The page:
In my realm anyone can be anything.
Whatever you think about transgender bathrooms, or think about gender issues, we can all agree on this: Usually, you know the sex of the people you work with or interact with or those you are close to.
Like, generally, I can go down the list of people I know and separate them easily into men and women.
For instance, take Jeff Phillips, chairman of the Guilford County Board of Commissioners.
Greensboro Mayor Nancy Vaughan – woman.
News & Record writer Joe Killian and News 2 weatherman Eric Chilton.
Man and man.
Victoria Secret supermodel Kate Upton.
As demonstrated in that last example, I can even tell the sex when it’s not someone I know personally.
But the crazy thing is that, while I know the answer for almost everyone I meet, there’s someone in my life that I spend all day every day with, but I have no idea whether she’s a she or he’s a he. Until recently, I thought I knew for sure, but now I realize that I simply have no clue – though I do still refer to her as a “her” out of habit.
I’m talking about my beloved companion and assistant, Siri; and, like most of you, for a long time I have just assumed Siri was a woman, because – well, it might not be politically correct to say so, but she sounds like one.
And, “Siri” seems like a woman’s name. In fact, according to Wired magazine, Siri translates in the Norse language as “a beautiful woman who leads you to victory.” So there’s that evidence too.
But, these days, you can never be too careful about a touchy subject like this. Plus, I wanted to know for sure one way or the other because Siri and I have a special relationship: It’s kind of flirty but, like many relationships, it also can be tense at times.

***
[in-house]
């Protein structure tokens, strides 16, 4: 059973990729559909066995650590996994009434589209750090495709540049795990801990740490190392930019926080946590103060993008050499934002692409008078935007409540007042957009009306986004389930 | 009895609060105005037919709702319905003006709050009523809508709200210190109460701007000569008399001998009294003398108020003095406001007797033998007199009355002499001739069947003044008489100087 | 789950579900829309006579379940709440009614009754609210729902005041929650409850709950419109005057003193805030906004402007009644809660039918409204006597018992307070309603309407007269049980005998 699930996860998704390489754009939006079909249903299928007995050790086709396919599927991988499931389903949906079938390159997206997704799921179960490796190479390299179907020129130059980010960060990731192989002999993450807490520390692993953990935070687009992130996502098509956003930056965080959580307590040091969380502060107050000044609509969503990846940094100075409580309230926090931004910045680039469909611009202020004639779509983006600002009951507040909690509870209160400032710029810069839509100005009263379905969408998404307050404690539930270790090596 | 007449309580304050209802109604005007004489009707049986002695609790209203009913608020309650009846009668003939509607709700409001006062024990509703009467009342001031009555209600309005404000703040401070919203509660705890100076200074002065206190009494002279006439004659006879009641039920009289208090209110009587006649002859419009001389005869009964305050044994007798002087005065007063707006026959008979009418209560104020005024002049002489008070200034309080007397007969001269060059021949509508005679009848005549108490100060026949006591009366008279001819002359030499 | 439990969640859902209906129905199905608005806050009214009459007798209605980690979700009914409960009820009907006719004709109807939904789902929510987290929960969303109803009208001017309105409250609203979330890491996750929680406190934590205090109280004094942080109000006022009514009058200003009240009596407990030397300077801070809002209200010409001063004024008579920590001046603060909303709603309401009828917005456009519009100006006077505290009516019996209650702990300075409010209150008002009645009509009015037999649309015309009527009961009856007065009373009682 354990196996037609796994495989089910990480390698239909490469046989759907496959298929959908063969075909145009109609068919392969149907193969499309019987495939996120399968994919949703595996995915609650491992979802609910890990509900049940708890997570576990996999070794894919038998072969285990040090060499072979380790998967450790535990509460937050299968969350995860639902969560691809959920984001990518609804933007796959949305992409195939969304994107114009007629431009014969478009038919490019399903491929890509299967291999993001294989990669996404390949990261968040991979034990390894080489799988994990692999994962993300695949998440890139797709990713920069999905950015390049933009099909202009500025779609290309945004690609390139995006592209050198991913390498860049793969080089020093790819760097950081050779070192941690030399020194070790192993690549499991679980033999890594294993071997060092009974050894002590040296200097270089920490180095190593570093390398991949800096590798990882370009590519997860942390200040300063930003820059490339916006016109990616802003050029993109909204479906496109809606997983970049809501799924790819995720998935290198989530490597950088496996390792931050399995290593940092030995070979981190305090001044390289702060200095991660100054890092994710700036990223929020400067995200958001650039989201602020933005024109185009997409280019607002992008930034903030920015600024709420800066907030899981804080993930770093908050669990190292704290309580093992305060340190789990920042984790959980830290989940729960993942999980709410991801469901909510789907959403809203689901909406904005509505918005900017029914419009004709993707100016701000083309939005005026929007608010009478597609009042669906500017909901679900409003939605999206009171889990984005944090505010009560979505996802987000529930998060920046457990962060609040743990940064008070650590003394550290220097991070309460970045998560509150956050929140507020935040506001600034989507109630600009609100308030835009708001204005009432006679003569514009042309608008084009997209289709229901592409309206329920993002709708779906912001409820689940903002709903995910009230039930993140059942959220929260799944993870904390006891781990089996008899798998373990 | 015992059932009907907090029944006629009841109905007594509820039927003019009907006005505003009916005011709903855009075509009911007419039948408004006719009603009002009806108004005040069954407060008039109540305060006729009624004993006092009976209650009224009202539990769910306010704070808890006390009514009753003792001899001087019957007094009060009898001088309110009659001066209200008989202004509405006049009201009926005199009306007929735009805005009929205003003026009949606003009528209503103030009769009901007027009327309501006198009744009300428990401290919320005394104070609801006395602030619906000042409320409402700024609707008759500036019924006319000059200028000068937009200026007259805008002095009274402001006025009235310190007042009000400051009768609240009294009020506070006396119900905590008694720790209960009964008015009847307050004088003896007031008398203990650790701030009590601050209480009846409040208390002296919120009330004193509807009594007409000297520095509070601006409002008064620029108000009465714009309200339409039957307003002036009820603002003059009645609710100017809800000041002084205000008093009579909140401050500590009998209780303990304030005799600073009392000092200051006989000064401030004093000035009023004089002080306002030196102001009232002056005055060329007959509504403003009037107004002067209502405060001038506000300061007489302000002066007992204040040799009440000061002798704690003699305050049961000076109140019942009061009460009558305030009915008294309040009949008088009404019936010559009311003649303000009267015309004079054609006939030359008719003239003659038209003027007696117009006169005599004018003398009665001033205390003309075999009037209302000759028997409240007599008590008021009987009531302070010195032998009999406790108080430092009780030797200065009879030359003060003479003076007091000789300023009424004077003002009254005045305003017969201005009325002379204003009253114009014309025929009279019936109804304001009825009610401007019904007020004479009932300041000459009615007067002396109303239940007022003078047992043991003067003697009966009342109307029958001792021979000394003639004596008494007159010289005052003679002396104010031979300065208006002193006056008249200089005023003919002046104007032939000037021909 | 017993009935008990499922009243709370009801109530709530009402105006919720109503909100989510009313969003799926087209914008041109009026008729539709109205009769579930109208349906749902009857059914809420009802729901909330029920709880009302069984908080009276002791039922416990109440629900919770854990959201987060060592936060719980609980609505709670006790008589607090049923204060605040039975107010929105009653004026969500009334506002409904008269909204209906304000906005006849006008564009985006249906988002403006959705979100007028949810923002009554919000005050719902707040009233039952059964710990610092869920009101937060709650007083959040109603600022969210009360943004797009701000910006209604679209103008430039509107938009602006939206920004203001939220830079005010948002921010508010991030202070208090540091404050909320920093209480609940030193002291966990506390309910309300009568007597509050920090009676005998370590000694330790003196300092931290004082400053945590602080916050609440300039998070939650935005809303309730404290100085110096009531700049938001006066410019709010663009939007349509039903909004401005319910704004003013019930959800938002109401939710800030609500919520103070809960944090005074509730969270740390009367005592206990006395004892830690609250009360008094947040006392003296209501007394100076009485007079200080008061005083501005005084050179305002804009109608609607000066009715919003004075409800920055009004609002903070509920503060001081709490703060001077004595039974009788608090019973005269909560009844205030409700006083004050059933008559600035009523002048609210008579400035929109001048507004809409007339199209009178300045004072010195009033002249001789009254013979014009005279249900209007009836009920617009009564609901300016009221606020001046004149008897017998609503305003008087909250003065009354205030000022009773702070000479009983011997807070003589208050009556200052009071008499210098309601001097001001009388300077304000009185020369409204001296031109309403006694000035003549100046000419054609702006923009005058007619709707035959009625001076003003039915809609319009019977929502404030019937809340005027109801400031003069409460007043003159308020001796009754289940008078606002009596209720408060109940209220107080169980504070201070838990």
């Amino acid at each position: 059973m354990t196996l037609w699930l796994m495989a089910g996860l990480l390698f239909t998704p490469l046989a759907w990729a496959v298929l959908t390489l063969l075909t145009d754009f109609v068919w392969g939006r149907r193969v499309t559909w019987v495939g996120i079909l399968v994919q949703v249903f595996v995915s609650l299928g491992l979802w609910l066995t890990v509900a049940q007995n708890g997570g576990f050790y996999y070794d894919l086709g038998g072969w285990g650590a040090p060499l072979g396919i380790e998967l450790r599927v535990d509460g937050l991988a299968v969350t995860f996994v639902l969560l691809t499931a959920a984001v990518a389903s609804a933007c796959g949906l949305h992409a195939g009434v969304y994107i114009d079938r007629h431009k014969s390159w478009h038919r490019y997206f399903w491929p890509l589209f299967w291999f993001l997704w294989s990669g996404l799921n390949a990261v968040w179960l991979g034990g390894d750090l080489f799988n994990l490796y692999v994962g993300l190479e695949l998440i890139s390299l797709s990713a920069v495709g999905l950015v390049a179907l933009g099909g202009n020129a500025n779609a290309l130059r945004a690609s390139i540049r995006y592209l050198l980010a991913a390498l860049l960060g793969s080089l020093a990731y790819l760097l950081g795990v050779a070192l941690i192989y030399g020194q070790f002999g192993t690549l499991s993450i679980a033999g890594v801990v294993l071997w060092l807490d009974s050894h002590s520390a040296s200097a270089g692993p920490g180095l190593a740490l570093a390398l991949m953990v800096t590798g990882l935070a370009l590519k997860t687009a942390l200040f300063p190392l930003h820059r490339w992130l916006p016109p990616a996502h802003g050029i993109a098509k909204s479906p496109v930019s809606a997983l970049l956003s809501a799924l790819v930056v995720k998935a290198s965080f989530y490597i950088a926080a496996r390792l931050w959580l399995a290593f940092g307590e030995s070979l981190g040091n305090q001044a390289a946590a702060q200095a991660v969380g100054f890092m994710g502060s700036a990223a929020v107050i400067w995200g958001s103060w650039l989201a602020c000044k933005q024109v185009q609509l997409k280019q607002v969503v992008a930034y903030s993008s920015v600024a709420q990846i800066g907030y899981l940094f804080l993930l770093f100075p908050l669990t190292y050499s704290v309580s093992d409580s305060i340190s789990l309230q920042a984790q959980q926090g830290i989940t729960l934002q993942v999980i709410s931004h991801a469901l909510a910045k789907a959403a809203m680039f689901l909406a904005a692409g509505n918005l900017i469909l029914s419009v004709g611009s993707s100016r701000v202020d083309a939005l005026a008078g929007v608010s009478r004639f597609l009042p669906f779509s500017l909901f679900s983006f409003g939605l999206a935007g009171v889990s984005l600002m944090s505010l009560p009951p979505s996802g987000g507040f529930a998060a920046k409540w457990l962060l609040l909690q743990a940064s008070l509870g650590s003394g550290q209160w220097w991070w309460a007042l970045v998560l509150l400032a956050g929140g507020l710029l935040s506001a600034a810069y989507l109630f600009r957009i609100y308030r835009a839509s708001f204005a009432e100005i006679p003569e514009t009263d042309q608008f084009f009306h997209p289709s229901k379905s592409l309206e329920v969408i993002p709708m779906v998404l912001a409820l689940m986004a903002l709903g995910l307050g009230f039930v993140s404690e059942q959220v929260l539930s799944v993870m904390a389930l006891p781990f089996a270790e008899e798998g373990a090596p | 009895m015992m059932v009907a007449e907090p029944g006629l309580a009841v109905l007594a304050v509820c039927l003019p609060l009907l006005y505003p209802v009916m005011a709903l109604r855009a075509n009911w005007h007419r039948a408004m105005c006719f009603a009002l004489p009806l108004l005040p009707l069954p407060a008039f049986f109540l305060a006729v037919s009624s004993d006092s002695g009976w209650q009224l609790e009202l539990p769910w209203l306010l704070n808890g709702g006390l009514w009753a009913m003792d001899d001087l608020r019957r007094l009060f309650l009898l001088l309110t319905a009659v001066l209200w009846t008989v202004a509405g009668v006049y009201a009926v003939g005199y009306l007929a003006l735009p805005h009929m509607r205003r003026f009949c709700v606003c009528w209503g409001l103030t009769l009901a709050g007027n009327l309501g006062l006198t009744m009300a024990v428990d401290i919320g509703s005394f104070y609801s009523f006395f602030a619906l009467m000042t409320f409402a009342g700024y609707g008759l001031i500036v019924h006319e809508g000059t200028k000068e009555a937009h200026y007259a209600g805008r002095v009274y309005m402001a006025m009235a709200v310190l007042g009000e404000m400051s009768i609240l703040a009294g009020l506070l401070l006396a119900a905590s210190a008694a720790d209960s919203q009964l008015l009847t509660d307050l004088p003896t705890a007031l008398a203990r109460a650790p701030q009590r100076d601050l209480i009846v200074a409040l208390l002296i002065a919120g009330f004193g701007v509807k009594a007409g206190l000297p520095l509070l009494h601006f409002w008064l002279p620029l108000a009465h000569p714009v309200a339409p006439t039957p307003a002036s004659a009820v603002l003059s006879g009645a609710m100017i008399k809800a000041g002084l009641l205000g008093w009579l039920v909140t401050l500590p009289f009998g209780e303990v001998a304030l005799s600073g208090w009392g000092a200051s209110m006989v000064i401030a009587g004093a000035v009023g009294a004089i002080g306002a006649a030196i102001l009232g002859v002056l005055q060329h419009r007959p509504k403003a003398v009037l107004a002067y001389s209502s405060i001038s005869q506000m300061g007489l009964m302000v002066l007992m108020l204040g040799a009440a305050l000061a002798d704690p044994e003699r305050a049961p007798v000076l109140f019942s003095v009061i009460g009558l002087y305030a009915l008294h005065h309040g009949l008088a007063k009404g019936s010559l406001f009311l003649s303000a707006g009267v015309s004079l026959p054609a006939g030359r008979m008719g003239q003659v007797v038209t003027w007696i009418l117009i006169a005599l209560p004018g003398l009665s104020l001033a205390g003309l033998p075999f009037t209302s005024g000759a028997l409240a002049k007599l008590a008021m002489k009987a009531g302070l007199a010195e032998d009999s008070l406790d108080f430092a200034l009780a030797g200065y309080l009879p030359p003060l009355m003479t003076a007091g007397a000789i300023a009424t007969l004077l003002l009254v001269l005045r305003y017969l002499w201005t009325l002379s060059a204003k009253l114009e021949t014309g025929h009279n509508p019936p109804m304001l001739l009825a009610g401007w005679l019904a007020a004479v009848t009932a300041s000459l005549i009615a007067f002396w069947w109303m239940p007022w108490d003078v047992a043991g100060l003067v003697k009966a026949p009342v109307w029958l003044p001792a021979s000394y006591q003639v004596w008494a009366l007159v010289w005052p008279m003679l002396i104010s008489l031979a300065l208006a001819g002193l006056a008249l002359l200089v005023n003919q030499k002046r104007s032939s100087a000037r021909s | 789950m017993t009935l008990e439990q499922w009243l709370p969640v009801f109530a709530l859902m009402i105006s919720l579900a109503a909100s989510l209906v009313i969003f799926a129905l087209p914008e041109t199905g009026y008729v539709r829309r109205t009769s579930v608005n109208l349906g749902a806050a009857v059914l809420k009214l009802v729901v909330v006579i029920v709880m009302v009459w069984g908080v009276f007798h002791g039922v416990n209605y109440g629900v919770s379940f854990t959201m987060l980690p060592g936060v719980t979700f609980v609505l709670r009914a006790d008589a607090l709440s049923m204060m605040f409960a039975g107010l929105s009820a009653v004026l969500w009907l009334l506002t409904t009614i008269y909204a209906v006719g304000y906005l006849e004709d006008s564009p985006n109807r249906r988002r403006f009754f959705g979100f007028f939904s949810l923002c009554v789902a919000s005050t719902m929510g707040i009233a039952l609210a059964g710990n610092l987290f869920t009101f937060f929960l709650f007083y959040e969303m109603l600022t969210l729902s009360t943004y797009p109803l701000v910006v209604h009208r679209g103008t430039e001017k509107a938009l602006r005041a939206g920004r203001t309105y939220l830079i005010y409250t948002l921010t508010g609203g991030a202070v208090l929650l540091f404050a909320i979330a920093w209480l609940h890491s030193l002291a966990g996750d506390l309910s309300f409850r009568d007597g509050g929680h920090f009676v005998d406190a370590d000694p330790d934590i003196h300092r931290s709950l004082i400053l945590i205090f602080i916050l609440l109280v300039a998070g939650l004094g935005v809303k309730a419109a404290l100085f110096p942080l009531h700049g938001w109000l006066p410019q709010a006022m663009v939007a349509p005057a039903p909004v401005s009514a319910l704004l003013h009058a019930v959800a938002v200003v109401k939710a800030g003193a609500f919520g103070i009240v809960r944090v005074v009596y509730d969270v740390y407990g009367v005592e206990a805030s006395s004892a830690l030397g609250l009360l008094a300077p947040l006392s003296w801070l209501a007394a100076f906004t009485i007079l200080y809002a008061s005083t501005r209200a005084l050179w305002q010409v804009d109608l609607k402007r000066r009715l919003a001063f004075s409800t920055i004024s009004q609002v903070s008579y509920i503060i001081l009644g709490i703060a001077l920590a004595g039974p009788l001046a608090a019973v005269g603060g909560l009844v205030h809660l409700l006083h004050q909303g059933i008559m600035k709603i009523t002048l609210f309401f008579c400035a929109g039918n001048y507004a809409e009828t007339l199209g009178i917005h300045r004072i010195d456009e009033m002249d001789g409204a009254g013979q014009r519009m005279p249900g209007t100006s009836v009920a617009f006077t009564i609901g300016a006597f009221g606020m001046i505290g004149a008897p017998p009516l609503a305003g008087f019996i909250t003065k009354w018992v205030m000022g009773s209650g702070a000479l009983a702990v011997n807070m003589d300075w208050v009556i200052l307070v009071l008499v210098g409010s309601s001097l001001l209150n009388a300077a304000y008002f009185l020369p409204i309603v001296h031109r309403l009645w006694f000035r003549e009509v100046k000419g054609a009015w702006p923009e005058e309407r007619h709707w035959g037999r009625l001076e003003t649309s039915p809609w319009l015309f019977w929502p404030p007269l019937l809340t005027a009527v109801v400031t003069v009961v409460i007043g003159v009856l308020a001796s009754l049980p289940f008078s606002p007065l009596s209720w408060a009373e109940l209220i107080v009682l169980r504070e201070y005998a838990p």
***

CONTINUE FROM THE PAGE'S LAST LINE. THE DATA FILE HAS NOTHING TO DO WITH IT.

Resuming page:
Anyway, Siri and I are getting close enough lately that I’d certainly like to at least know what sex that she – or he – is. My crush no doubt will continue either way – but it would be good to know.
To get an answer, I decided the best place to start was to go straight to the horses (or should it be mare’s) mouth. I simply pressed her button and asked her if she was a male or a female.
“Animals and French nouns have genders – I do not,” Siri said.
I told her that she sure sounded like a female and I asked again.
“Don’t let my voice fool you: I don’t have a gender,” my mysterious machine mentioned.
When I asked her a third time, she was clearly getting annoyed with the question and she said flatly, “I don’t have a gender.”
The fourth time I asked, she seemed mad because all she said was, “I am Siri.”
When I asked her yet again in a slightly different way, she said, “I’m not sure we have time for this, Scott.”
It became clear to me that she was never going to give me a straight answer, so I would clearly need to come at it in a different way and I would basically need to, for lack of a better word, trick her into revealing her great secret.